If you cannot attend court for a good reason, you may seek an adjournment. The application should only be made if you genuinely intend to contest the warrant application at a later date. Write a letter to the court making a request to allow an adjournment of the warrant application, to allow you to attend or be represented. In an emergency, if you cannot get to court, you may be able to obtain the adjournment by telephone. If you are in a vulnerable situation or circumstance, or if the disconnection is being investigated by an official body, there may be grounds for an adjournment on these grounds. Reasonable consideration should be given to an application to adjourn.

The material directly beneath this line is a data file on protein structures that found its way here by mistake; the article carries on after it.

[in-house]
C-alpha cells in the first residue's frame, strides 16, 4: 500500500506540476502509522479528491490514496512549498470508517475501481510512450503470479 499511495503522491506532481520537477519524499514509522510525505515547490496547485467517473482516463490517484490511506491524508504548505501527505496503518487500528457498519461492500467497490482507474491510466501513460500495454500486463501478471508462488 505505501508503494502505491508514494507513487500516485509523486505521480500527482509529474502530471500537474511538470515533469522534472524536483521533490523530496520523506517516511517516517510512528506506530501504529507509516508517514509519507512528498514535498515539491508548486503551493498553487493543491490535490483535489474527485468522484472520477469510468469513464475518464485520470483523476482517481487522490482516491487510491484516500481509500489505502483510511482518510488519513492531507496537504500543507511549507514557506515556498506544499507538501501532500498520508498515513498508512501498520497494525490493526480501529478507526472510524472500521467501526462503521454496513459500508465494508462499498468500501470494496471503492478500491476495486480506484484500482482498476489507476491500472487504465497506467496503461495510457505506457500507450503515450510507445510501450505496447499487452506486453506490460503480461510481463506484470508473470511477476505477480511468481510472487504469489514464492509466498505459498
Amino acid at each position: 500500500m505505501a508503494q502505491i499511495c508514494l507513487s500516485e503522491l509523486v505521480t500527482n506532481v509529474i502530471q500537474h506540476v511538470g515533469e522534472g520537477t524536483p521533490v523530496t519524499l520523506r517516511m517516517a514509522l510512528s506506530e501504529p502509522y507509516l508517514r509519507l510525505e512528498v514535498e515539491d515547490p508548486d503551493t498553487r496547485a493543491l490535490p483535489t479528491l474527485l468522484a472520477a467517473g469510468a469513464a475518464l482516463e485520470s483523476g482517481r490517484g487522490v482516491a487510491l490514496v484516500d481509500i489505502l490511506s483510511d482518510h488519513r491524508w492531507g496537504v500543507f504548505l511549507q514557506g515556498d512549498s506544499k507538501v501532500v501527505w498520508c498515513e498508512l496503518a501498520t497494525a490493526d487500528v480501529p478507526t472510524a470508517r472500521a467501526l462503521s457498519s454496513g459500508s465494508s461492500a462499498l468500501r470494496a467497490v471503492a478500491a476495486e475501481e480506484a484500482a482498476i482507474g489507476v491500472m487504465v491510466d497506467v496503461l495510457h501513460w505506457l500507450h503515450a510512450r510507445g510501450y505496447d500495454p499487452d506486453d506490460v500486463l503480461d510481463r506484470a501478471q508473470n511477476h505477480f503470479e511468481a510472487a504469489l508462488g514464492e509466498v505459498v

It is important not to leave the matter to the last minute. Act promptly yourself and, in cases where the energy company has failed to respond to representations, this should be put forward as a reason for the delay.
The court may also be willing to adjourn the hearing where there is a contradiction between the information contained in the summons or notice of hearing for the warrant and the evidence actually produced in court on behalf of the supplier.1s123(2) Magistrates’ Courts Act 1980
On attending court it may be possible to negotiate with the agent representing the supplier, and in some cases it may be possible to have the warrant application withdrawn on the day of the hearing. In some cases, simply attending court and being prepared to contest the warrant leads the supplier to withdraw the application.
You may represent yourself in court, be represented by a lawyer, or may be assisted by a ‘McKenzie friend’ (see here).